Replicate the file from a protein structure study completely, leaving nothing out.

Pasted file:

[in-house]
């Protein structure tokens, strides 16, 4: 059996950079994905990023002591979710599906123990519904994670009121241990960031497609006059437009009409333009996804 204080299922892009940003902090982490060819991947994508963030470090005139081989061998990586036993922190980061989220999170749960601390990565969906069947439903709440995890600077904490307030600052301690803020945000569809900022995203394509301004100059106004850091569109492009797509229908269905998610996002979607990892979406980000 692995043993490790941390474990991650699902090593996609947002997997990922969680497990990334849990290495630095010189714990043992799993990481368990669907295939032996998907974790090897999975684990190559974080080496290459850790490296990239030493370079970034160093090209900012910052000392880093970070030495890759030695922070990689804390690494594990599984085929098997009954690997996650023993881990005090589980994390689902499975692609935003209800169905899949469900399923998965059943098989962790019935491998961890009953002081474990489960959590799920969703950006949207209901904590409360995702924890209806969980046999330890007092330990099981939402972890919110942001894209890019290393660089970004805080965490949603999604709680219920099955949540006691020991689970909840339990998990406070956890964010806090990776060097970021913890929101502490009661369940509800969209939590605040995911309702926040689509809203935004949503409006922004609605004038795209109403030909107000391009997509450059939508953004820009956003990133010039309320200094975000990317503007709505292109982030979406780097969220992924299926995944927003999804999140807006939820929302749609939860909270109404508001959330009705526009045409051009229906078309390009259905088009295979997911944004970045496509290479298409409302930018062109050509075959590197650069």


[in-house]
């Protein structure tokens, strides 16, 4: 059996950079994905990023002591979710599906123990519904994670009121241990960031497609006059437009009409333009996804 204080299922892009940003902090982490060819991947994508963030470090005139081989061998990586036993922190980061989220999170749960601390990565969906069947439903709440995890600077904490307030600052301690803020945000569809900022995203394509301004100059106004850091569109492009797509229908269905998610996002979607990892979406980000 692995043993490790941390474990991650699902090593996609947002997997990922969680497990990334849990290495630095010189714990043992799993990481368990669907295939032996998907974790090897999975684990190559974080080496290459850790490296990239030493370079970034160093090209900012910052000392880093970070030495890759030695922070990689804390690494594990599984085929098997009954690997996650023993881990005090589980994390689902499975692609935003209800169905899949469900399923998965059943098989962790019935491998961890009953002081474990489960959590799920969703950006949207209901904590409360995702924890209806969980046999330890007092330990099981939402972890919110942001894209890019290393660089970004805080965490949603999604709680219920099955949540006691020991689970909840339990998990406070956890964010806090990776060097970021913890929101502490009661369940509800969209939590605040995911309702926040689509809203935004949503409006922004609605004038795209109403030909107000391009997509450059939508953004820009956003990133010039309320200094975000990317503007709505292109982030979406780097969220992924299926995944927003999804999140807006939820929302749609939860909270109404508001959330009705526009045409051009229906078309390009259905088009295979997911944004970045496509290479298409409302930018062109050509075959590197650069």